All You Need to Know About: Nitrate

All You Need to Know About: Nitrate

Most novice hobbyists think of nitrate as bad, and in higher amounts, it’s certainly not good for reef tanks. However, corals still require a small amount of nitrate for optimal color, growth and health.

What is Nitrate?

Nitrate is a naturally occurring compound that forms when nitrogen combines with oxygen. In an aquarium, nitrate is predominantly the by-product of fish and other waste. As this waste breaks down, it is converted from ammonia as part of the nitrogen cycle.

Why is Nitrate Important?

Nitrate is an essential food source for the zooxanthellae found in the surface tissues of coral polyps. In exchange for a protected environment, these zooxanthellae provide the coral with nutrients they need to survive and grow. Proper levels of nitrate may also help improve coral colors. However, if nitrates become too high, they can stunt coral growth, cause corals to turn brown and cause nuisance algae. High amounts can also cause fish illness and even death.

What is the Optimal Range?

Reef Aquariums: 0.025 ppm- 5ppm

Tools for Measuring Nitrate

Here are the most common options for measuring nitrate in a reef tank, priced high to low:


The most expensive option, a photometer, is both accurate and easy to use. Place a water sample in a small testing chamber and the photometer will display results on a digital readout.

Hand-held Tester

A hand-held tester, also known as a colorimeter, is also easy to use. Compared to a photometer, it is relatively inexpensive. Similar to a photometer, place a small water sample in a chamber for analysis.

Test Kit

A test kit is a commonly used method for measuring nitrate and are relatively inexpensive. These will test a sample of water, which is then color-matched on a chart to determine the current amount.

How To Maintain Nitrate Levels

Here are the most common ways to maintain nitrate levels:

1. Regular Water Changes

Regular water changes remove a percentage of the water and replace it with clean nitrate-free water, reducing nitrate levels. If amounts are too high, more frequent water changes are recommended until these levels return to the optimal range.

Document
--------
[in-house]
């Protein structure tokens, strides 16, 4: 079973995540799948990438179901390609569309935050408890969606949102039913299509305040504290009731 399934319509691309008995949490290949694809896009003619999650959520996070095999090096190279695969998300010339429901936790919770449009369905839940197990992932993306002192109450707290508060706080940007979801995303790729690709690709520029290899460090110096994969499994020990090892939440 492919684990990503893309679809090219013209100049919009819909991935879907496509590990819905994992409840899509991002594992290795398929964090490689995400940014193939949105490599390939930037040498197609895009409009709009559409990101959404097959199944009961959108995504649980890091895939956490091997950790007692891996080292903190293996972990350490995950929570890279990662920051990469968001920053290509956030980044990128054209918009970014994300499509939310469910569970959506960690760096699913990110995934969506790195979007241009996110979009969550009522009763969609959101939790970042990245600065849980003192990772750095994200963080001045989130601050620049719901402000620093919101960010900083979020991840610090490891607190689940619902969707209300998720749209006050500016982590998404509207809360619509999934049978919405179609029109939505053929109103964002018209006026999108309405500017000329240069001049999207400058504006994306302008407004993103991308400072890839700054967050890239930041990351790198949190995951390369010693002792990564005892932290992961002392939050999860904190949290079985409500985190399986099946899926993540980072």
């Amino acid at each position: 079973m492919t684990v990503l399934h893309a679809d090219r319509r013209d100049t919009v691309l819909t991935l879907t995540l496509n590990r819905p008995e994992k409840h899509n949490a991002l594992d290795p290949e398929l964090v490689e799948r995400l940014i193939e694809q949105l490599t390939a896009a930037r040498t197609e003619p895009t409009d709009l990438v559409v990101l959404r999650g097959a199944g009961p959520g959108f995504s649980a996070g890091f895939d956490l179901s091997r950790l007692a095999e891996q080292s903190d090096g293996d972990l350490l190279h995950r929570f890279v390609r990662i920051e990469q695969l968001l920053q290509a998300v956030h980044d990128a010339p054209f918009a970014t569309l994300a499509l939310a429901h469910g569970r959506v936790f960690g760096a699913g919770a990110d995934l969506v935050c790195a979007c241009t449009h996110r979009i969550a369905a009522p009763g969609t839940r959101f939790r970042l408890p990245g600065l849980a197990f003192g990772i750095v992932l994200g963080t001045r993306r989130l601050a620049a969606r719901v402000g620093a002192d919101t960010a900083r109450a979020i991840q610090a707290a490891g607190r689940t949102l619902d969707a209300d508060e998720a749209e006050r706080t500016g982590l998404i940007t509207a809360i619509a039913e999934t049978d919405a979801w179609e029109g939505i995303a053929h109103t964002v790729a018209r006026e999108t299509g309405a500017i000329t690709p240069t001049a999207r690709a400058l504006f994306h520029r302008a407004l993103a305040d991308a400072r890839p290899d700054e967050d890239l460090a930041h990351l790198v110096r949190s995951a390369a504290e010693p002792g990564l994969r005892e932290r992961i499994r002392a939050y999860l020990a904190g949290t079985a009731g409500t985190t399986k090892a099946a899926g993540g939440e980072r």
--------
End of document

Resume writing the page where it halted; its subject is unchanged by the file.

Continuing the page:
2. Do Not Overstock

If your tank is overstocked, more fish will lead to more waste and an increased amount of nitrates.

3. Do Not Overfeed

By overfeeding, fish will produce more waste. As a result, any uneaten food will decay and result in higher nitrates.

4. Dose Carbon

An organic carbon source, usually in the form of a liquid, provides food for good bacteria in the system. As these bacteria multiply and grow, they consume nitrates and phosphates from the water. An efficient protein skimmer removes excess bacteria from the water column. Bio-pellets are another form of carbon dosing and works similarly to liquid carbon dosing.

5. Add a Refugium

Adding a refugium with macroalgae will naturally reduce nitrates as the macroalgae consume the nutrients. Ensure the refugium is large enough for the total volume of water in the tank.

What is the Relationship Between Nitrate and Phosphate?

In nature, nitrates and phosphates are consumed by corals in a 16:1 ratio known as the Redfield Ratio. If there is not enough nitrate, then the good bacteria in the system can’t effectively consume phosphate, causing phosphate to rise. In turn, high phosphate levels generally lead to the proliferation of nuisance algae. The opposite is also true; if there is not enough phosphate, the good bacteria cannot effectively consume nitrate.

Learn More About the Redfield Ratio:

And there it is! Nitrates play an essential part in our reef tanks, and it is best not to let them get too low or too high. Regular testing and water changes are critical to preventing a potential issue with nitrates.

We hope you learned something today about nitrates.  If you are looking for additional information regarding other compounds and topics, please visit our weekly Simplicity Aquatics blogs for more details.

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